A Brief Introduction to the Treatment of Anxiety and Panic Attacks Dr Jonathan Haverkampf MD

A short 15 min talk on anxiety and panic attacks

Antidepressants and Sexual Dysfunction (1)

Sexual side effects of medication can be problematic for patients and, if they occur, often impact their well-being and relationships in significant ways. Common treatment options are switching the psychotropic medication, adding psychotropic or non-psychotropic medication and psychotherapeutic approaches.

Keywords: suicide, treatment, psychotherapy, medication, psychiatry

 

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Antidepressants and Sexual Dysfunction (1) Ch Jonathan Haverkampf

Psychiatric Medication – Weight Gain and the Metabolic Syndrome (1)

About 60% of the excess mortality observed in patients with severe mental illness (SMI), such as schizophrenia, bipolar disorder and major depressive disorder (MDD), is due to physical comorbidities, predominantly cardiovascular diseases. Weight gain and the metabolic syndrome are undesired effects of psychiatric medication, which ultimately can limit the use of a drug. Frequently, the decision whether to continue or switch a drug is not easy to make, and carefully weighing off the benefits and potential problems should be part of an informed treatment strategy.

Keywords: obesity, metabolic syndrome, medication, psychiatry

 

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Psychiatric Medication – Weight Gain and the Metabolic Syndrome (1) Ch Jonathan Haverkampf

Psychiatric Medication and QT Prolongation (1)

Several psychiatric medications can cause a lengthening of the QT interval in the ECG, which in some cases can lead to a potentially lethal situation. Under normal circumstances this condition is quite rare. However, in individuals with complicating preconditions and with certain types of medication, it is advisable to get an ECG and proceed with caution. Some drugs are more likely to cause QT prolongation than others, which should be kept in mind when prescribing psychiatric medication to a patient from a higher risk group.

Keywords: QT interval, QT prolongation, medication, antidepressant, antipsychotic, mood stabilizer

 

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Psychiatric Medication and QT Prolongation (1) Ch Jonathan Haverkampf

A Brief Overview of Psychiatric Medication (4)

Abstract – This article gives a brief overview of the main groups of psychiatric medication.

 

Keywords: medication, psychiatry

 

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A Brief Overview of Psychiatric Medication (4) Ch Jonathan Haverkampf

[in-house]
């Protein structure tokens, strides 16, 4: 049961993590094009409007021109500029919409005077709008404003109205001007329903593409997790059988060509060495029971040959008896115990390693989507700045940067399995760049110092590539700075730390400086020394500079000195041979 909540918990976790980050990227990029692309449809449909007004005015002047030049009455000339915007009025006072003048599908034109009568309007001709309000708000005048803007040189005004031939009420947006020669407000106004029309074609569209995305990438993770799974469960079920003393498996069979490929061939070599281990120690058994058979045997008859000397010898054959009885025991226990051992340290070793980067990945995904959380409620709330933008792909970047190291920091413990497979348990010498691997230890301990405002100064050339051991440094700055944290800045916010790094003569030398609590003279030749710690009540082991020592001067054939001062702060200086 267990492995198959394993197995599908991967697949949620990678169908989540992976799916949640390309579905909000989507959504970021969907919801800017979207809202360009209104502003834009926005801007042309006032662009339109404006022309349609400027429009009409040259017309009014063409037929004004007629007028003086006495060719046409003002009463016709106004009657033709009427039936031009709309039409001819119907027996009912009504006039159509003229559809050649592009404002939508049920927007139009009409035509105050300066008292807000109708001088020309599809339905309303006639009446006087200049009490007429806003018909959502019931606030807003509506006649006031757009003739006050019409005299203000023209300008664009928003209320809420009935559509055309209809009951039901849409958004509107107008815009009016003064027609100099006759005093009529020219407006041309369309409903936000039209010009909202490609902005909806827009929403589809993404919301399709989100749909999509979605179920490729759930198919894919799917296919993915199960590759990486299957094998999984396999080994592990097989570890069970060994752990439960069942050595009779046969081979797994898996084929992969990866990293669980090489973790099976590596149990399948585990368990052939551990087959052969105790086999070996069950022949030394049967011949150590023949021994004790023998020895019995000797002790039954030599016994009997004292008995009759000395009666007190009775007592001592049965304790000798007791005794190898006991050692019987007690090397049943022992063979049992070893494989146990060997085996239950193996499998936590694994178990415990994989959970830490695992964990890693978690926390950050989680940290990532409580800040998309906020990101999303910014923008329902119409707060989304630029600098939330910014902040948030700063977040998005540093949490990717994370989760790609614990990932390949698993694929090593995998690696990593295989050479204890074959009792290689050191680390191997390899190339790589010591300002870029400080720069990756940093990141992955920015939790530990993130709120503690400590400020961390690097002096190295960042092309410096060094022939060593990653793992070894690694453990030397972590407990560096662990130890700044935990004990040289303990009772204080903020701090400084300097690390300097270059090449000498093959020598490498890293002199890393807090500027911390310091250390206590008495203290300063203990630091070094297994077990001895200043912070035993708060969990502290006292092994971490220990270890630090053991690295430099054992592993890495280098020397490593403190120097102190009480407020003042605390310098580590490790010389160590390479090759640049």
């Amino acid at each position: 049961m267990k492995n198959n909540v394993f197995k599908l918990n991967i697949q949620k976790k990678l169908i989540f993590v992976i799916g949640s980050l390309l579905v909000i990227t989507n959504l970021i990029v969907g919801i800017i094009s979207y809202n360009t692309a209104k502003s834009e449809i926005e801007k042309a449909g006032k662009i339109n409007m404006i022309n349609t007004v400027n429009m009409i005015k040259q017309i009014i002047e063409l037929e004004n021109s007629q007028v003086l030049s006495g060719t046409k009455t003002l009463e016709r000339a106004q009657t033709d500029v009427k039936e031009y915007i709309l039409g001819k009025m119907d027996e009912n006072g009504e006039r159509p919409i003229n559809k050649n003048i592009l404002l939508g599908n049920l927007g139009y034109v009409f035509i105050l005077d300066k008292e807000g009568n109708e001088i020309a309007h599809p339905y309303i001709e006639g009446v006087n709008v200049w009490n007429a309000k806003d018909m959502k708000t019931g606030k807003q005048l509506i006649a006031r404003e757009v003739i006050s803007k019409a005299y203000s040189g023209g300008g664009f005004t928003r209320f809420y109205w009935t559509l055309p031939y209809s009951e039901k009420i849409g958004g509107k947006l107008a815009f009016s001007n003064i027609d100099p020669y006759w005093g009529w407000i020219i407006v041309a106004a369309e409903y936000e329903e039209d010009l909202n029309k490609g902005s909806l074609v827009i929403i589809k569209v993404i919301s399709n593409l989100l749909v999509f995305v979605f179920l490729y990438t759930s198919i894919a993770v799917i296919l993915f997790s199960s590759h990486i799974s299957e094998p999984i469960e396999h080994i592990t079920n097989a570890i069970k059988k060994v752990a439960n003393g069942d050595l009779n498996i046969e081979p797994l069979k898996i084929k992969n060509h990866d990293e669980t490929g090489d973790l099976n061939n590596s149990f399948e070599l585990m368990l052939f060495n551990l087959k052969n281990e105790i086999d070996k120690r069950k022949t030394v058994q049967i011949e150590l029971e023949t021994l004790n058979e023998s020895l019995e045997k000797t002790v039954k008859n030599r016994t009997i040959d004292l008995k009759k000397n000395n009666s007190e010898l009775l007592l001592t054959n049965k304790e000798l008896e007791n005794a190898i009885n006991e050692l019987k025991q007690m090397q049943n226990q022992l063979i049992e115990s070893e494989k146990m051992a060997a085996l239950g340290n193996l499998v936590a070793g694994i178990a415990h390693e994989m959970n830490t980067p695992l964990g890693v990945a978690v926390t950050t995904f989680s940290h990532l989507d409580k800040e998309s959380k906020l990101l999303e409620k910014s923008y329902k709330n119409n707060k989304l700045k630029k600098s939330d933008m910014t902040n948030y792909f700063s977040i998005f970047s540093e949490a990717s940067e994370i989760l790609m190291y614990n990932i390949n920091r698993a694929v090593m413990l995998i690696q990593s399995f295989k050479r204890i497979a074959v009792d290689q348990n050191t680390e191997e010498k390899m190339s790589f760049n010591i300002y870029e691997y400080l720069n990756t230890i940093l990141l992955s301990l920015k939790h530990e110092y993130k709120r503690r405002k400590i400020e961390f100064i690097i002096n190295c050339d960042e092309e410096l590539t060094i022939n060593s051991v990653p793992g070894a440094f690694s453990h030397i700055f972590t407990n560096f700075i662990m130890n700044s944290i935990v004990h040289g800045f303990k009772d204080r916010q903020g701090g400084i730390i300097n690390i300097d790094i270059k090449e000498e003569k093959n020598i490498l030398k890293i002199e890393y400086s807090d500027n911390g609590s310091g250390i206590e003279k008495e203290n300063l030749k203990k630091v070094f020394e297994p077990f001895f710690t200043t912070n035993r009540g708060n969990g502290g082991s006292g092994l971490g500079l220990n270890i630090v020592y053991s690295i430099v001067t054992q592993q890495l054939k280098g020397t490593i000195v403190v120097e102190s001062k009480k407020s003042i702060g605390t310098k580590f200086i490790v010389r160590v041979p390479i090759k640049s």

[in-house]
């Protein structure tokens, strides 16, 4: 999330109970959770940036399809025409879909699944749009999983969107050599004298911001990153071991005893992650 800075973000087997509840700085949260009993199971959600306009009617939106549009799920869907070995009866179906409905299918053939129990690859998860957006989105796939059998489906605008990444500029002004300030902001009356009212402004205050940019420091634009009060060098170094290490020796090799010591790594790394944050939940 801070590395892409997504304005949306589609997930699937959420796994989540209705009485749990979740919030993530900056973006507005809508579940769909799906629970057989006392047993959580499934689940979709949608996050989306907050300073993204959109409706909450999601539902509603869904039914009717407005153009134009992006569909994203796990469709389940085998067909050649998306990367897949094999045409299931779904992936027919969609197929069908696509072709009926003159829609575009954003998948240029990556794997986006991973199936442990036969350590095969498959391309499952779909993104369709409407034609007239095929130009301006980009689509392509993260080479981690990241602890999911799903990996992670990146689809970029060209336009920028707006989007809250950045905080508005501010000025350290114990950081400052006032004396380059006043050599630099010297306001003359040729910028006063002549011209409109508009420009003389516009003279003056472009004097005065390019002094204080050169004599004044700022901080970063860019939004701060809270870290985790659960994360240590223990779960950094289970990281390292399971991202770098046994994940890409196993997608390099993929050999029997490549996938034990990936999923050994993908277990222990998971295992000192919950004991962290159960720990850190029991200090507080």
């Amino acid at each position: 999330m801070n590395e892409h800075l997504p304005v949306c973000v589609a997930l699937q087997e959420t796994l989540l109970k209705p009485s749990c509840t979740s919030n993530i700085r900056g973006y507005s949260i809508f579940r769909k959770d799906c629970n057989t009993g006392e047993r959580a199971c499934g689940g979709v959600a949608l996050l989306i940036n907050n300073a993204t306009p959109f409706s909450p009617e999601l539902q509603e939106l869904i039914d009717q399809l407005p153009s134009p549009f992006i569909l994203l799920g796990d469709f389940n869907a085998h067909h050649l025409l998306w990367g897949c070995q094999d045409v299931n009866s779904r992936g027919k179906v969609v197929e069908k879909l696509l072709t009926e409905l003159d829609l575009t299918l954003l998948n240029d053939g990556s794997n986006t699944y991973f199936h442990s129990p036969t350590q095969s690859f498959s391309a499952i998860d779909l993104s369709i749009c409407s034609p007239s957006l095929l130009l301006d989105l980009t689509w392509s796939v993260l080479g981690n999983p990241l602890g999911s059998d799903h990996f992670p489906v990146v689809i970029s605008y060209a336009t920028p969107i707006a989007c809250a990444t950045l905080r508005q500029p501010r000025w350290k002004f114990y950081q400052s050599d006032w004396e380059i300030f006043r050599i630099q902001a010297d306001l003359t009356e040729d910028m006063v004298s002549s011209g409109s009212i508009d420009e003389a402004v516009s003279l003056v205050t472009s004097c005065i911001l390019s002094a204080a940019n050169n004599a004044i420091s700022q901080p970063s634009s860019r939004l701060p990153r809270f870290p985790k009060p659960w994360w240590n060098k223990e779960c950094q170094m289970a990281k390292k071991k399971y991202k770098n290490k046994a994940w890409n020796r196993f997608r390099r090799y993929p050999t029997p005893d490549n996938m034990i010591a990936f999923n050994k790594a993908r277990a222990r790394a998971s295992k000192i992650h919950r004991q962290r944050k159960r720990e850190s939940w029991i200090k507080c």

Depression and Medication (3)

Depression is the medical condition with one of the highest prevalence rates, but also one of the costliest ones in terms of human suffering, missed work hours, higher mortality and the higher incidence of physical illnesses. First-line treatment is usually a combination of medication and psychotherapy. In milder cases, psychotherapy alone may be sufficient, while in very severe cases, psychotherapy may not be possible. Antidepressants from a number of functional families are available, with the serotonin reuptake inhibitors (SSRIs) being the mostly used ones, followed by the serotonin and norepinephrine reuptake inhibitors (SNRIs) and antidepressants from other groups. In cases of treatment resistance, an increase in the dose, or if this is not possible a switch to a different group of antidepressants may be necessary. Rarely is a combination therapy needed. Selection of an antidepressant depends on the specific symptoms, such as insomnia or reduced activity, the patient’s current situation, including pregnancy or a requirement for alertness on the job, and many other factors, including past episodes of depression and the medication history.

Keywords: depression, medication, psychiatry

 

 

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Depression and Medication (3) Ch Jonathan Haverkampf

 


Dr Jonathan Haverkampf, M.D. MLA (Harvard) LL.M. trained in medicine, psychiatry and psychotherapy and works in private practice for psychotherapy, counselling and psychiatric medication in Dublin, Ireland. He also has advanced degrees in management and law. The author can be reached by email at jonathanhaverkampf@gmail.com or on the website www.jonathanhaverkampf.ie.

This article is solely a basis for academic discussion and no medical advice can be given in this article, nor should anything herein be construed as advice. Always consult a professional if you believe you might suffer from a physical or mental health condition. Neither author nor publisher can assume any responsibility for using the information herein.

Trademarks belong to their respective owners. No checks have been made. 

© 2012-2017 Christian Jonathan Haverkampf. All Rights Reserved

Unauthorized reproduction and/or publication in any form is prohibited.

Panic Attacks and Medication (2)